The Bhutanese Refugee Resettlement Journey Part 3: Settlement
NEEDS FOR A SAFE HOME AND FAMILY LIFE
‘We feel safe here compared with Nepal. I don’t worry too much about anything.’ (Middle-aged male)
Access to appropriate housing, access to and utilisation of appropriate health care and feeling safe and secure are all important for helping former refugees to feel settled in their new country. The former Bhutanese refugees have had to endure harsh and difficult conditions for a prolonged period of time. Many of the older refugees have experienced discrimination, persecution and torture prior to fleeing Bhutan and all have lived in the difficult conditions within the camps in Nepal.
Interviews conducted in Nepal showed that the primary reason for applying for third-country resettlement for many was to ‘increase the standard of living’. This was a term used broadly to describe a variety of factors. First, it was expected that third-country resettlement would result in being able to better meet basic needs such as access to housing, food and water: ‘better than this camp or better than present situation ... in terms of facilities [what is] provided here is not sufficient’ (adult female). Increased standard of living would also mean ‘living being a human being … to move from one place to another … no more life as a refugee’. In addition, it was hoped that a sense of safety and security could be established:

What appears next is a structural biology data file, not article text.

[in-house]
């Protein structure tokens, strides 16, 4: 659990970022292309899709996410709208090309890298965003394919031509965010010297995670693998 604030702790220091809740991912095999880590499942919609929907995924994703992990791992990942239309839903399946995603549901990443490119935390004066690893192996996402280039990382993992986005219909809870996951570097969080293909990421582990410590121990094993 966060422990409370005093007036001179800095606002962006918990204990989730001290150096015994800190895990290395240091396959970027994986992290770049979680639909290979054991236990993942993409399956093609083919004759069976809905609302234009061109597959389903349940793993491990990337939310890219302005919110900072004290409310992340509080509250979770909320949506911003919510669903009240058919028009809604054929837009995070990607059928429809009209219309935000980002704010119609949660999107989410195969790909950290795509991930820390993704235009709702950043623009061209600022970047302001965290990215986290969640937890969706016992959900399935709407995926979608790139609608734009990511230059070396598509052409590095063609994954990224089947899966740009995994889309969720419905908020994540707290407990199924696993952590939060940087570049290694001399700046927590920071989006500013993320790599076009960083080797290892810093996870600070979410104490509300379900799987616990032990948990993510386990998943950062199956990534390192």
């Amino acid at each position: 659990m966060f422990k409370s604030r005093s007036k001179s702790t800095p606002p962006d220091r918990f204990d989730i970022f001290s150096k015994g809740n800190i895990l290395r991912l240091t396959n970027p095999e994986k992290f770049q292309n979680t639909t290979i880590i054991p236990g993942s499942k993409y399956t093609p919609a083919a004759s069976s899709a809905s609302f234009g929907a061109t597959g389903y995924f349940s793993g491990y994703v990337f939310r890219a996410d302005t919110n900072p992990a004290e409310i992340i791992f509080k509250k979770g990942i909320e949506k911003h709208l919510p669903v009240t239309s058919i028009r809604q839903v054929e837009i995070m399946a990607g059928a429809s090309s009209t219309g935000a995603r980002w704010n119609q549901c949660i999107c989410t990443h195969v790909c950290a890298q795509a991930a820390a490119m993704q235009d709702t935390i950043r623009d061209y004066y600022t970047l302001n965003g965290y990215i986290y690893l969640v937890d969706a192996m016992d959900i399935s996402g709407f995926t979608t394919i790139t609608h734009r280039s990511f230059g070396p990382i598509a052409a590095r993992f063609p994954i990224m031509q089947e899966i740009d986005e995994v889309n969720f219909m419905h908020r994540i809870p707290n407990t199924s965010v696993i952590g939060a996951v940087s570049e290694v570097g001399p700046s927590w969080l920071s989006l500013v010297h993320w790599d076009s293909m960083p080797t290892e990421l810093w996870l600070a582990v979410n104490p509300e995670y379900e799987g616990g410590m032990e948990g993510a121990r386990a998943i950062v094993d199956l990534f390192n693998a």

I feel more secure than here because that country is an educated country and rules and regulations are better than this country and things that happen here will not happen there. (Middle-aged male)
After going I would like to move from our troubles and would like to know security. (Middle-aged female)
Perhaps most importantly for many, the expectation was to provide a better future for their children who could have access to opportunities unavailable in Nepal: ‘my children grow up go to school and get education’. (Middle-aged female)
Housing in New Zealand
The housing circumstances in camps in Nepal are relatively cramped and basic, involving self-built bamboo huts close to one another. Small huts usually house many members of one extended family. Cooking and water facilities are basic with no electricity. In summer conditions are hot and dusty whereas winter sees flooding and accompanying mud.